As a favor to his mother, Jeffrey Heffernan picked up a political yard sign. His supervisors demoted him, in the mistaken belief that he had engaged in protected speech. In Heffernan v. City of Patterson, 136 S.Ct. 1412 (2016), the Supreme Court held that a public employee can sue a local government under 42 U.S.C. § 1983 when a supervisor acts for constitutionally impermissible motives, even though he has not in fact exercised First Amendment rights. But the grounds for that holding are unclear. The Court may have ruled that the city, through its police chief, violated Heffernan’s First Amendment rights despite the lack of speech on his part. Or it may have ruled that the City is liable on § 1983 “official policy” grounds, even though it violated no constitutional right. This article examines each of these and argues that neither withstands scrutiny. A more convincing rationale for the outcome is that the Court in effect recognized a constitutional common law right. Alternatively, the arbitrary demotion may support recovery under the Equal Protection Clause on a “class of one” theory, though Jeffrey Heffernan did not pursue that approach and current doctrine seems hostile to it.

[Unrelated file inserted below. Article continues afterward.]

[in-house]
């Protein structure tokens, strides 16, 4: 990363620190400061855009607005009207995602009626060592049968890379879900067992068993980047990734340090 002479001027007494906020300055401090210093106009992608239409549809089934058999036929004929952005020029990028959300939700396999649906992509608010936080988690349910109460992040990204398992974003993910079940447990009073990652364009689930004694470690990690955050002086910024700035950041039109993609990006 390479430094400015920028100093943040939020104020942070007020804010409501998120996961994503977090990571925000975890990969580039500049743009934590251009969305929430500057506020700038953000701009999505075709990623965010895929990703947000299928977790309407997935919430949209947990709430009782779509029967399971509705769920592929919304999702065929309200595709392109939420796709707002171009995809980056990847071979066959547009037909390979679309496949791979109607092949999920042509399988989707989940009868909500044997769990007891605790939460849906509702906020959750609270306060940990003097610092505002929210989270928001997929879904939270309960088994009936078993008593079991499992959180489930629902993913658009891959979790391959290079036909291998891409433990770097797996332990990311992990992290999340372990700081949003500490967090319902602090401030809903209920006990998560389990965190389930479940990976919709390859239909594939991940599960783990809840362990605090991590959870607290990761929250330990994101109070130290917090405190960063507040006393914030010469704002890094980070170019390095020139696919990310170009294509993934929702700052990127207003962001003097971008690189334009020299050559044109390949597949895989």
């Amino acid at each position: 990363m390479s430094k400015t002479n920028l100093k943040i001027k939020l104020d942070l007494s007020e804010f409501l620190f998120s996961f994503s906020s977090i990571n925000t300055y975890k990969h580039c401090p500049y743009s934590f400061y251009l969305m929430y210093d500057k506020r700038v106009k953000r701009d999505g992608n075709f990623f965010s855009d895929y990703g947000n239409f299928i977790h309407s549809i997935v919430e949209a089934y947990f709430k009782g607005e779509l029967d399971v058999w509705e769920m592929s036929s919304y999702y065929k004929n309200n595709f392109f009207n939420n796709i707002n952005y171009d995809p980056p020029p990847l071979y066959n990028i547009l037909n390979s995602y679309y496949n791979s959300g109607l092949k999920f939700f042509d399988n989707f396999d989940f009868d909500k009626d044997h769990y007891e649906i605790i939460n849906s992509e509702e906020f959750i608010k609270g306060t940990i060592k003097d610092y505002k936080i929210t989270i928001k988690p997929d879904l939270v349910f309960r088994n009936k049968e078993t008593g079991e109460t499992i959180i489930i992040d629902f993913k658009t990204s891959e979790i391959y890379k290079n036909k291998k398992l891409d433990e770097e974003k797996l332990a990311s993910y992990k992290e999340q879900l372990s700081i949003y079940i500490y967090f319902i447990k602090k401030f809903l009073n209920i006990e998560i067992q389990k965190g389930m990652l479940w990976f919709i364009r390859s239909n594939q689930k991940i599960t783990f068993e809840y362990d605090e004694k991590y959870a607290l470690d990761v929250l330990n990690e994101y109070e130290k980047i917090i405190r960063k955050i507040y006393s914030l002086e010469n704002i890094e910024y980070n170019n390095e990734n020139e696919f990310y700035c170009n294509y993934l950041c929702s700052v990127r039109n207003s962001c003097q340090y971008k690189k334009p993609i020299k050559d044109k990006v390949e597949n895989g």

What Did the Supreme Court Hold in Heffernan v. City of Paterson?
, 51 Ga. L. Rev. Online 1
Available at: http://digitalcommons.law.uga.edu/fac_artchop/1119